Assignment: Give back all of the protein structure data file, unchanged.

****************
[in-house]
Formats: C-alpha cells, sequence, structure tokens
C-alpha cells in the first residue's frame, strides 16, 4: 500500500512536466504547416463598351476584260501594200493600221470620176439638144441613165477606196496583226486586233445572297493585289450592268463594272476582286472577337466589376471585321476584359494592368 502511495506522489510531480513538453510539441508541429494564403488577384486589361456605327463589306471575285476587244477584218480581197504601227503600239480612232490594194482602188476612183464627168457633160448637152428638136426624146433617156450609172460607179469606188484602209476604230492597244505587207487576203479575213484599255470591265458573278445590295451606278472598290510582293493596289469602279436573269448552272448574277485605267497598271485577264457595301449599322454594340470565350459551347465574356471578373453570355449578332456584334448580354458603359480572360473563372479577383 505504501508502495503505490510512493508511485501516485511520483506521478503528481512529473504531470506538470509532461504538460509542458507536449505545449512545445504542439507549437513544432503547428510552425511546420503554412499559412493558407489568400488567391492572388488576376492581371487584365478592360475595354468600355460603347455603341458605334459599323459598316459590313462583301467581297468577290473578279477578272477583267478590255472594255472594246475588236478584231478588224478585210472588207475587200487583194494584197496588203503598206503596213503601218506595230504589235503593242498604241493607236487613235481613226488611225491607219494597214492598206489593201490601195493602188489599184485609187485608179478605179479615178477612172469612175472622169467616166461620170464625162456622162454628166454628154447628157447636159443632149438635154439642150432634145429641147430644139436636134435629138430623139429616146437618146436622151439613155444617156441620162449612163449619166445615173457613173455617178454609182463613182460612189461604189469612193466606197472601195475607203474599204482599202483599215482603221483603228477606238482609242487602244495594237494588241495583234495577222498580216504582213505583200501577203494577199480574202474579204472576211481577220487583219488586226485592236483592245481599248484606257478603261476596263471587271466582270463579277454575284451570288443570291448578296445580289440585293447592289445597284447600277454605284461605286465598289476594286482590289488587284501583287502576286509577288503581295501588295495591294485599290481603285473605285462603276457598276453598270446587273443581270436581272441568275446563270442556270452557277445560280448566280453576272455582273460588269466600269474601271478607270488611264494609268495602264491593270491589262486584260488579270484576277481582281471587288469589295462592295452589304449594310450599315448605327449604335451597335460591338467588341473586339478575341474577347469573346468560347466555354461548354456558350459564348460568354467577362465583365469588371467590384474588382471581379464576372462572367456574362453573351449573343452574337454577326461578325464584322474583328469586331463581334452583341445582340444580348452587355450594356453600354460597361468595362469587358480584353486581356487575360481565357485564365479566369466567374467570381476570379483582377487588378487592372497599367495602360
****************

[in-house]
Formats: C-alpha cells, sequence, structure tokens
C-alpha cells in the first residue's frame, strides 16, 4: 500500500512536466504547416463598351476584260501594200493600221470620176439638144441613165477606196496583226486586233445572297493585289450592268463594272476582286472577337466589376471585321476584359494592368 502511495506522489510531480513538453510539441508541429494564403488577384486589361456605327463589306471575285476587244477584218480581197504601227503600239480612232490594194482602188476612183464627168457633160448637152428638136426624146433617156450609172460607179469606188484602209476604230492597244505587207487576203479575213484599255470591265458573278445590295451606278472598290510582293493596289469602279436573269448552272448574277485605267497598271485577264457595301449599322454594340470565350459551347465574356471578373453570355449578332456584334448580354458603359480572360473563372479577383 505504501508502495503505490510512493508511485501516485511520483506521478503528481512529473504531470506538470509532461504538460509542458507536449505545449512545445504542439507549437513544432503547428510552425511546420503554412499559412493558407489568400488567391492572388488576376492581371487584365478592360475595354468600355460603347455603341458605334459599323459598316459590313462583301467581297468577290473578279477578272477583267478590255472594255472594246475588236478584231478588224478585210472588207475587200487583194494584197496588203503598206503596213503601218506595230504589235503593242498604241493607236487613235481613226488611225491607219494597214492598206489593201490601195493602188489599184485609187485608179478605179479615178477612172469612175472622169467616166461620170464625162456622162454628166454628154447628157447636159443632149438635154439642150432634145429641147430644139436636134435629138430623139429616146437618146436622151439613155444617156441620162449612163449619166445615173457613173455617178454609182463613182460612189461604189469612193466606197472601195475607203474599204482599202483599215482603221483603228477606238482609242487602244495594237494588241495583234495577222498580216504582213505583200501577203494577199480574202474579204472576211481577220487583219488586226485592236483592245481599248484606257478603261476596263471587271466582270463579277454575284451570288443570291448578296445580289440585293447592289445597284447600277454605284461605286465598289476594286482590289488587284501583287502576286509577288503581295501588295495591294485599290481603285473605285462603276457598276453598270446587273443581270436581272441568275446563270442556270452557277445560280448566280453576272455582273460588269466600269474601271478607270488611264494609268495602264491593270491589262486584260488579270484576277481582281471587288469589295462592295452589304449594310450599315448605327449604335451597335460591338467588341473586339478575341474577347469573346468560347466555354461548354456558350459564348460568354467577362465583365469588371467590384474588382471581379464576372462572367456574362453573351449573343452574337454577326461578325464584322474583328469586331463581334452583341445582340444580348452587355450594356453600354460597361468595362469587358480584353486581356487575360481565357485564365479566369466567374467570381476570379483582377487588378487592372497599367495602360